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Property Distribution Helping FAMILIES ACROSS COLORADO For more than 30 Years

Colorado Property Division Lawyers

At The Harris Law Firm, our experienced family law team is deeply familiar with how property is evaluated, calculated, and distributed. We can represent you to ensure you receive what is fair.

We know that financial situations are often far more complicated than they appear our attorneys will work hard to make your voice heard in divorce proceedings, either in court or in negotiations.

Our Colorado property division attorneys are highly-skilled in discovery and negotiation, meaning we can make sure that each and every asset that ought to be divided is counted. For property distribution cases of all kinds, you can count on the insight of our team at The Harris Law Firm.

Call The Harris Law Firm today at (303) 622-5502 to get started.

Common types of Assets Involved in Divorce

In a Colorado divorce, property division typically involves identifying and distributing various types of assets. Here are some common types of property involved in asset division:

  • Real Estate: This includes the family home, vacation properties, rental properties, and any land owned by the couple.
  • Financial Assets: Financial assets may include bank accounts, stocks, bonds, mutual funds, retirement accounts (such as 401(k)s, IRAs), pensions, and annuities.
  • Personal Property: Personal property encompasses items like vehicles, furniture, electronics, jewelry, artwork, and other valuables.
  • Business Interests: If either spouse owns a business, its value and ownership stake may need to be evaluated and divided equitably. This can involve partnerships, sole proprietorships, or ownership interests in corporations.
  • Debts and Liabilities: Debts and liabilities incurred during the marriage, such as mortgages, credit card debts, student loans, and other obligations, are also subject to division.

How Is Property Divided in a Colorado Divorce?

Colorado family law courts abide by a principle of equitable distribution. What this means is that a judge will divide property according to what is “fair,” not necessarily what is equal. For example, a higher earner may claim more than half of the estate in a divorce according to his or her income.

Determining Marital vs. Separate Property

Before the assets can be divided, the court must determine what is “marital” or “separated” property. These labels refer to what property is jointly owned by the spouses, and what belongs solely to one couple. For example, an heirloom from a grandmother would be a small example of “separated” property.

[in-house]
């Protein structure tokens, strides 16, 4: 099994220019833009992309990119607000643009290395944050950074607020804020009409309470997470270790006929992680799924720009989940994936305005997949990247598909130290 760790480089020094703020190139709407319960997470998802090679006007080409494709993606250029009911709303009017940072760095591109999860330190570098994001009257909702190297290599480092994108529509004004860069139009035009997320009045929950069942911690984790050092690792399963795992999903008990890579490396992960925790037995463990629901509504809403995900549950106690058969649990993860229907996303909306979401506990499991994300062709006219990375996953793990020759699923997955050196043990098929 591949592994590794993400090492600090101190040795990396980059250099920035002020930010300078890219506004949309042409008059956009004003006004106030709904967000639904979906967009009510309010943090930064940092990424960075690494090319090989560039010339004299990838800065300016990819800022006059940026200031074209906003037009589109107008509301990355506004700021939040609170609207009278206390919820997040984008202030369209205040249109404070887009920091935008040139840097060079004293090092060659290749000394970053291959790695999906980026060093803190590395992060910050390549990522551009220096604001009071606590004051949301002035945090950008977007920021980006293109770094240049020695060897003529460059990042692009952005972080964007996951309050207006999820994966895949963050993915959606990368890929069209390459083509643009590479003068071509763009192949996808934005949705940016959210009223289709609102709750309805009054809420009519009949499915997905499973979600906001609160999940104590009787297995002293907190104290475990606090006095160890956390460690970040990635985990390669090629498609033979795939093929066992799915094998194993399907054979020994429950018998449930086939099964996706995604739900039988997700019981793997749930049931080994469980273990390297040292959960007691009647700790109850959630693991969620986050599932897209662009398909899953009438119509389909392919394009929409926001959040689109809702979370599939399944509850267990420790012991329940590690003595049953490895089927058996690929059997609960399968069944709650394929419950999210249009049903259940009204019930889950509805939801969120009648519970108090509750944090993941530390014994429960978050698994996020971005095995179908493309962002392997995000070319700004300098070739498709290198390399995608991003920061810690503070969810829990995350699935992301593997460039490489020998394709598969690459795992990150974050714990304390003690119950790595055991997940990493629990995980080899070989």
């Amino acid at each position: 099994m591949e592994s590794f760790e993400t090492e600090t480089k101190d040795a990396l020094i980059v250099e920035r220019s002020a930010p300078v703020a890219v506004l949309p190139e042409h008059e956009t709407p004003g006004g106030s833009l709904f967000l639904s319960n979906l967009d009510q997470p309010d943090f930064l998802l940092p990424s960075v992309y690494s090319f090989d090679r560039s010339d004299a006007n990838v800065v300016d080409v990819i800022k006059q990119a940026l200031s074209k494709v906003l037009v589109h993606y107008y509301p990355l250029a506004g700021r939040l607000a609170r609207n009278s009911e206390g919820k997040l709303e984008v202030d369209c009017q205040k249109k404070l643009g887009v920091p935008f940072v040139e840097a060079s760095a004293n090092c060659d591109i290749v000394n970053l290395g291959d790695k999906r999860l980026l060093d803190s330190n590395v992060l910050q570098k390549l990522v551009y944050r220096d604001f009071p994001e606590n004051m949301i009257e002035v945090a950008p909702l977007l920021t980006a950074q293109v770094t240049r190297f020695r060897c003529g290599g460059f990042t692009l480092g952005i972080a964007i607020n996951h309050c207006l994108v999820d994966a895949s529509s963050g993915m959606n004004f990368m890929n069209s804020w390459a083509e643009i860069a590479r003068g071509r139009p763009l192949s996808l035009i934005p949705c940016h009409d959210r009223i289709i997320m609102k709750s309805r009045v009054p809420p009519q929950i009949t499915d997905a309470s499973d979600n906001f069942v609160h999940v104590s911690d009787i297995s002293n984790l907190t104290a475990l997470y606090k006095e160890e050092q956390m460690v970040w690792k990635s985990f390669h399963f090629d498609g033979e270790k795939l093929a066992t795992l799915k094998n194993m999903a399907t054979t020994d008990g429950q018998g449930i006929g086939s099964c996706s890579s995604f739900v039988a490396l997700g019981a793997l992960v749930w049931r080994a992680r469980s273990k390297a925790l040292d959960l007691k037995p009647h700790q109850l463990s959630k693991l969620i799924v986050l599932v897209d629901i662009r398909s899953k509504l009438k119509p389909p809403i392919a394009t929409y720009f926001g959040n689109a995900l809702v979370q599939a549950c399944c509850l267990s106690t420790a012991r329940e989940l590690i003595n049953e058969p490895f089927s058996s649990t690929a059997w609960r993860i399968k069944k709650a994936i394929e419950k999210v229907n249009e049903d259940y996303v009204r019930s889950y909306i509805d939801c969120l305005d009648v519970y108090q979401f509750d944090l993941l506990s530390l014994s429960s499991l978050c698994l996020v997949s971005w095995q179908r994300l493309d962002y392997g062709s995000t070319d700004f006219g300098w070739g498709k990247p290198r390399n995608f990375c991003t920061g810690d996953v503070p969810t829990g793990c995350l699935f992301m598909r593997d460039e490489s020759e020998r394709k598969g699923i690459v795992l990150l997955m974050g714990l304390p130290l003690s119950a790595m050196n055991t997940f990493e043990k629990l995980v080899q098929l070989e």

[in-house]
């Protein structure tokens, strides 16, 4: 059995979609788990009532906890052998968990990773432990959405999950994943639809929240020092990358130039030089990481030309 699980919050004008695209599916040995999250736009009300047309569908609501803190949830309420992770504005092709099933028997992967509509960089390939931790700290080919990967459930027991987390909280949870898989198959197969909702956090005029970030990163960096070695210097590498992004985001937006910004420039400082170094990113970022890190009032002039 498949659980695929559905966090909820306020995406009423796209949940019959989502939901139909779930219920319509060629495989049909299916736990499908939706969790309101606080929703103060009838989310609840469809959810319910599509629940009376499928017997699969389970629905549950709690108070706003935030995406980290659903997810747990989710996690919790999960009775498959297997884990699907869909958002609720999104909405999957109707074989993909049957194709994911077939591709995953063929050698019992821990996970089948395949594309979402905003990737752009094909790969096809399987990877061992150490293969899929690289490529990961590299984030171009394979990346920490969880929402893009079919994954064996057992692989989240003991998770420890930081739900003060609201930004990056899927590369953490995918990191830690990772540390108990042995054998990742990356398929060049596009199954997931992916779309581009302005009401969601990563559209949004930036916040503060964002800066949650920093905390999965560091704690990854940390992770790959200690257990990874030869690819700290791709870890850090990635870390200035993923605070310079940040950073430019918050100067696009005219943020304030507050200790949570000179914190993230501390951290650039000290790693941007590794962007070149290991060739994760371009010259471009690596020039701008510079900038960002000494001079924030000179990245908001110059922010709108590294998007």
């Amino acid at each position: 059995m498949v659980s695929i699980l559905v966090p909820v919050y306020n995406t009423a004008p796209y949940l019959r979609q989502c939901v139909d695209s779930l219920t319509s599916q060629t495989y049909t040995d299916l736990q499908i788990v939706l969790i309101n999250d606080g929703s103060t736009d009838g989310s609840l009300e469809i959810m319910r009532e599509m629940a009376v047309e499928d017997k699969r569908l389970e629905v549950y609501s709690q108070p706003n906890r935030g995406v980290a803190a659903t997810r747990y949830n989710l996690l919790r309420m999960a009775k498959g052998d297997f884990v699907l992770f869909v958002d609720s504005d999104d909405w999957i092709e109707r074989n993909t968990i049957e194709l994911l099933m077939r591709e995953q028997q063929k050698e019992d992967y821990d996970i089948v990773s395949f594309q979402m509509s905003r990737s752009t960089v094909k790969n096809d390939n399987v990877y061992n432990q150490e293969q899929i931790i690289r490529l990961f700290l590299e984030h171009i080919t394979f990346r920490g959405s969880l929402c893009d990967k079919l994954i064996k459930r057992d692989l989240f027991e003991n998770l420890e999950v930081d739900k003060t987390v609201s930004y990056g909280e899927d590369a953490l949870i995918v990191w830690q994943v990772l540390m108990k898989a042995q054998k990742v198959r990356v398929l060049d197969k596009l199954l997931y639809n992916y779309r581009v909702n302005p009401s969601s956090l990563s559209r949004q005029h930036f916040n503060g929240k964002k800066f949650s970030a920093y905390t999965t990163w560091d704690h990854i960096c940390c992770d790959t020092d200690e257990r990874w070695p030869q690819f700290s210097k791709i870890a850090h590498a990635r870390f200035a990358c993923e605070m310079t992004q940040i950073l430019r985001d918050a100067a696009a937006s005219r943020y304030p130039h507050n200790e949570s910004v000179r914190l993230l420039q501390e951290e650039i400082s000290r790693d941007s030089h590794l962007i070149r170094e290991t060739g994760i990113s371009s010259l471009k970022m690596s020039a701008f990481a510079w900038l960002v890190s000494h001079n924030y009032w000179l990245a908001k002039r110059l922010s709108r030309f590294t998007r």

Marital property, on the other hand, is defined as "any property which either spouse acquires during their marriage, except for property acquired by gift, inheritance, or property excluded by a prenuptial agreement." Contrary to popular belief, the manner in which the property is titled does not automatically designate it as separate property.

Any property obtained during the marriage, even property that has only one spouse’s name on the title, may still be deemed marital. Bank accounts, retirement accounts, pensions, club memberships, frequent flyer miles, stock options for past services, and any tangible property such as automobiles all fall under property obtained during the marriage that may only have one spouse’s name as the “owner.”

In addition, there are many less-obvious or intangible items that could be deemed marital property under Colorado law. These might include business interests, professional practices, and personal injury settlements. Many of these assets are often overlooked, so it is important that you work with a good divorce attorney and possibly a forensic accountant to make sure your rights are protected.

Dividing Your Property Outside of the Courtroom

The process of property distribution is a complex process, even in amicable divorces; however, it can be mitigated through cooperative negotiation. When spouses empower themselves to divide the property according to what they believe is fair to each other, they avoid the potentially unpredictable decision of the court. Though state laws have been designed to provide for spouses what is fair, no one knows your own situation better than you and your spouse.